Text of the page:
Sarah Spiers ‘17 / Emertainment Monthly Staff Writer
In light of the recent wins at the Oscars this year, many people are left questioning the Academy’s opinions. It’s no secret that nearly everyone nominated for an Oscar this year was white. Even Neil Patrick Harris touched on this issue. And while the lack of racial diversity is a serious issue that needs to be examined, it’s also important to note the continual exclusion female representation in Oscar nominations. Not a single female director or writer was nominated this year. What more, not a single move nominated this year centered on a female protagonist.
The first and only time a female won Best Director was in 2009. Kathryn Bigelow won for her movie The Hurt Locker. To put this in perspective, the award for best directing has existed since 1929 and only once has a woman been nominated and won the award since the award’s conception.
Moreover, every movie nominated for best motion picture this year was centered on a man. While Selma represents the type of diversity that should be included in the nominations, the other films perpetuated the white, male dominance of the film industry. Only a few films featuring a female and centered on that female and her experiences have won academy awards – The Sound of Music (1965), Terms of Endearment (1983), Out of Africa (1985), and Chicago (2002) being the first that come to mind. This year, Still Alice might have been nominated for other Oscars, but was still noticeably lacking from the Best Motion Picture nominees list, as was Gone Girl, which was completely (and wrongfully) excluded.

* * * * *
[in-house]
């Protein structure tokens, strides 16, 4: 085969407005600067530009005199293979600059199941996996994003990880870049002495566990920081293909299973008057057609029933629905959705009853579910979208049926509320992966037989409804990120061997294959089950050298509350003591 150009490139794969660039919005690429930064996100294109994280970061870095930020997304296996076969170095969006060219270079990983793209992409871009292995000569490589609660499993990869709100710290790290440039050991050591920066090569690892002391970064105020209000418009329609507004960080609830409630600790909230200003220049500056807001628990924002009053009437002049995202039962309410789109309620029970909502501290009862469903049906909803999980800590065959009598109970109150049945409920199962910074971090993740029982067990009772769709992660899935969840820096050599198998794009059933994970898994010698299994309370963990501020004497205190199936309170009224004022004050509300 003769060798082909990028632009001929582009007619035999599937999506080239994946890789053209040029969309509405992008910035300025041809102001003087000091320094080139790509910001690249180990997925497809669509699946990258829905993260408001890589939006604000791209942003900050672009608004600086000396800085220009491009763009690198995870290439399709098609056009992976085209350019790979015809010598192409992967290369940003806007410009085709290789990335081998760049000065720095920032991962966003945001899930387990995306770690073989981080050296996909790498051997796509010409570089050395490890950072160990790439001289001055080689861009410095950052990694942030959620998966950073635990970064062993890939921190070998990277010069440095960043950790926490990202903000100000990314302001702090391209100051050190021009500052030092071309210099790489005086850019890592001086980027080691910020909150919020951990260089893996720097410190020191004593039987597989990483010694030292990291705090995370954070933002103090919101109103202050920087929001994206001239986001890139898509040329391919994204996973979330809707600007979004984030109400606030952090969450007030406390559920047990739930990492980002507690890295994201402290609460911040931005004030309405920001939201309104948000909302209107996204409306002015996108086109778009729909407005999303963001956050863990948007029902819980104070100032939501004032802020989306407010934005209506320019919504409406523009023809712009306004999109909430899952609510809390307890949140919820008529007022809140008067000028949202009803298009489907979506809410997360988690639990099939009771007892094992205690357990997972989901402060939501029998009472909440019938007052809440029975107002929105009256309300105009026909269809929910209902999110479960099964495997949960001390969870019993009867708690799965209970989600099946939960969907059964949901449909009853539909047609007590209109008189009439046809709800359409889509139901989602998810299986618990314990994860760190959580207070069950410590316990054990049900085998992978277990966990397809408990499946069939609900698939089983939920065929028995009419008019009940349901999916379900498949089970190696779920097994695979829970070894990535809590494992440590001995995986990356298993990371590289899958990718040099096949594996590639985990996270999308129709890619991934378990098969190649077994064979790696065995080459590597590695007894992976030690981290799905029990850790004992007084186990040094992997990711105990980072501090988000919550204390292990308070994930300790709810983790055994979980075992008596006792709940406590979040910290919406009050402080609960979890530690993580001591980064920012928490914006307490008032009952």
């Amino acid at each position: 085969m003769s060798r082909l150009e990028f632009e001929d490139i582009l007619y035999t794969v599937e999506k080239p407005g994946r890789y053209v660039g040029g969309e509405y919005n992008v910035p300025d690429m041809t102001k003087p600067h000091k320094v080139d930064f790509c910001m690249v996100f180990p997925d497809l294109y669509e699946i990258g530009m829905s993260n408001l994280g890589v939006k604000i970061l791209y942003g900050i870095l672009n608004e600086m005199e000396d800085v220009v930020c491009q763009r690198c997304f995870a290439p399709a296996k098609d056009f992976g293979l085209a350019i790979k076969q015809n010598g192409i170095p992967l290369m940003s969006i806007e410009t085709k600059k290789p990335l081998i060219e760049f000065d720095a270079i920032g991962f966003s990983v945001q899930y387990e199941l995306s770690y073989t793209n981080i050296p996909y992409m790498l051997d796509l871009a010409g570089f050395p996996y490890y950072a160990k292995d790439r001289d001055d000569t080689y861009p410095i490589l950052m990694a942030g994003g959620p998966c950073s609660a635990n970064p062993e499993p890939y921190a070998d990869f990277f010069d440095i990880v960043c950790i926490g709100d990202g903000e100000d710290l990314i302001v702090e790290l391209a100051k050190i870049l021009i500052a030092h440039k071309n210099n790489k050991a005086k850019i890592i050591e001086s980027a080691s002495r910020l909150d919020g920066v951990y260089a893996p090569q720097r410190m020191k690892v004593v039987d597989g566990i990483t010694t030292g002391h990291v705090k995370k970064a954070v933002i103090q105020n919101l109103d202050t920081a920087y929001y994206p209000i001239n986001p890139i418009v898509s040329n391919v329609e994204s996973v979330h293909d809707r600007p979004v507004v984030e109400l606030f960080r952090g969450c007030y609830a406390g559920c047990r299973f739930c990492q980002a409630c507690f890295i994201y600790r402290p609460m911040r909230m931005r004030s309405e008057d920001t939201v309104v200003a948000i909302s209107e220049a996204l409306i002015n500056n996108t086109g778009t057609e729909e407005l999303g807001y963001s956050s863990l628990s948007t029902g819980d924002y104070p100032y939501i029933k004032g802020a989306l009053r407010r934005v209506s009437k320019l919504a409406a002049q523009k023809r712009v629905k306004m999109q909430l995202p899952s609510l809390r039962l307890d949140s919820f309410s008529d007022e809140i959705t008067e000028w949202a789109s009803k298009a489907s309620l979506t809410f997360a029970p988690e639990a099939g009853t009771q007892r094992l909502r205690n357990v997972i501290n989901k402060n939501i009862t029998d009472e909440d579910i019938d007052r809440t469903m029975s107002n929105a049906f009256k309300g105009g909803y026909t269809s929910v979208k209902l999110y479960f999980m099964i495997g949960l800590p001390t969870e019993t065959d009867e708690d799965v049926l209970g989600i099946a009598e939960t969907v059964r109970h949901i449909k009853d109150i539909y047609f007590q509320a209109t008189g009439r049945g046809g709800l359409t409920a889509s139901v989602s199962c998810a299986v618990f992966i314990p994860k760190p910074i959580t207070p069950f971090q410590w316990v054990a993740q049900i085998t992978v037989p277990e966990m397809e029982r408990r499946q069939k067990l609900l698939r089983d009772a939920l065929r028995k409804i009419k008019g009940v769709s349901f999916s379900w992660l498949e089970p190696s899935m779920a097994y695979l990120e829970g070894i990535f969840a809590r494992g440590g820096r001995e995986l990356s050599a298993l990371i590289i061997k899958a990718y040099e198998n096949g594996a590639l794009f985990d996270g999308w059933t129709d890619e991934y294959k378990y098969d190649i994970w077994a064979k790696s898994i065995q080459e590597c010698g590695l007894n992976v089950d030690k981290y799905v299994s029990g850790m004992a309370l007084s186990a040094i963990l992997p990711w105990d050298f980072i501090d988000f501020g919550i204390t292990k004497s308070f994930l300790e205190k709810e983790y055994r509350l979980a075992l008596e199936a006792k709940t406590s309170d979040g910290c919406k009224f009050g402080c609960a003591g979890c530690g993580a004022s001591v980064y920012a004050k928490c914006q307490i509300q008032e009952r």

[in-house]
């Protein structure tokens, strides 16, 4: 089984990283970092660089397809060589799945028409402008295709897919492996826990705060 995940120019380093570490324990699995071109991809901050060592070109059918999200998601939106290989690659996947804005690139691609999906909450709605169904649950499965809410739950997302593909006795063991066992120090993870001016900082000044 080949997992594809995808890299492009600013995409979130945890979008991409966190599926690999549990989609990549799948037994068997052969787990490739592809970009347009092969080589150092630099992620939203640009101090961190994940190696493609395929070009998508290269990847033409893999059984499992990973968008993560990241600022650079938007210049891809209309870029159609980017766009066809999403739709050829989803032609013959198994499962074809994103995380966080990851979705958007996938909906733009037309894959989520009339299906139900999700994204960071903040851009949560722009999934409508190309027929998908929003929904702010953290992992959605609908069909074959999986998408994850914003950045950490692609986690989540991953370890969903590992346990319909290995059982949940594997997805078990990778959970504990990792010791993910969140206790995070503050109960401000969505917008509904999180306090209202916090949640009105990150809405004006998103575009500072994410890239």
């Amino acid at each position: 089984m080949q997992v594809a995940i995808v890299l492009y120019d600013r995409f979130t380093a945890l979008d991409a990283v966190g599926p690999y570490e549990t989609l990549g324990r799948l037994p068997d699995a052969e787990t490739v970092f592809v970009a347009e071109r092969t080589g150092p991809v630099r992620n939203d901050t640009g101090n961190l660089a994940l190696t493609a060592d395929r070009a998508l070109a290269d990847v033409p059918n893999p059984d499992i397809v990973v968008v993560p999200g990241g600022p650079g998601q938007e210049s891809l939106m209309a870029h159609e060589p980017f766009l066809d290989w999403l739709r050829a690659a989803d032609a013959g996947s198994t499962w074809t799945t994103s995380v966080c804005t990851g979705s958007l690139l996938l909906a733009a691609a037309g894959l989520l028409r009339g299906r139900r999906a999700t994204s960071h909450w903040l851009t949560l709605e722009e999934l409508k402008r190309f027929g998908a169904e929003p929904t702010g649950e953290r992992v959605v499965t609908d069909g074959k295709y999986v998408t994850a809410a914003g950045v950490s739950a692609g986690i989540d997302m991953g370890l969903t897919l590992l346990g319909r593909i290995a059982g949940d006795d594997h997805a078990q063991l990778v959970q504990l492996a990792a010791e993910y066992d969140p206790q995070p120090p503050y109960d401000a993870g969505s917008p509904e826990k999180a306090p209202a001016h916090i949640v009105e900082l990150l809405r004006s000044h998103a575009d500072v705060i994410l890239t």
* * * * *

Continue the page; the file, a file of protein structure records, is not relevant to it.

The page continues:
It’s important for viewers and industry officials alike to question why exclusion based on race and gender continue to exist in the film industry. Having different perspectives and opinions in the entertainment industry bring flavor to our lives. Unfortunately, groups such of the Academy continue to block progress because they themselves consist of the same demographics that overwhelm the nominees list. Perhaps a restructuring of the Academy will lead to a significant change within Oscars and promote change in the film industry as a whole.
*Update: An earlier version of this article incorrectly said Kathryn Bigelow was the first and only female nominee for Best Director; she is just the first and only female to win Best Director.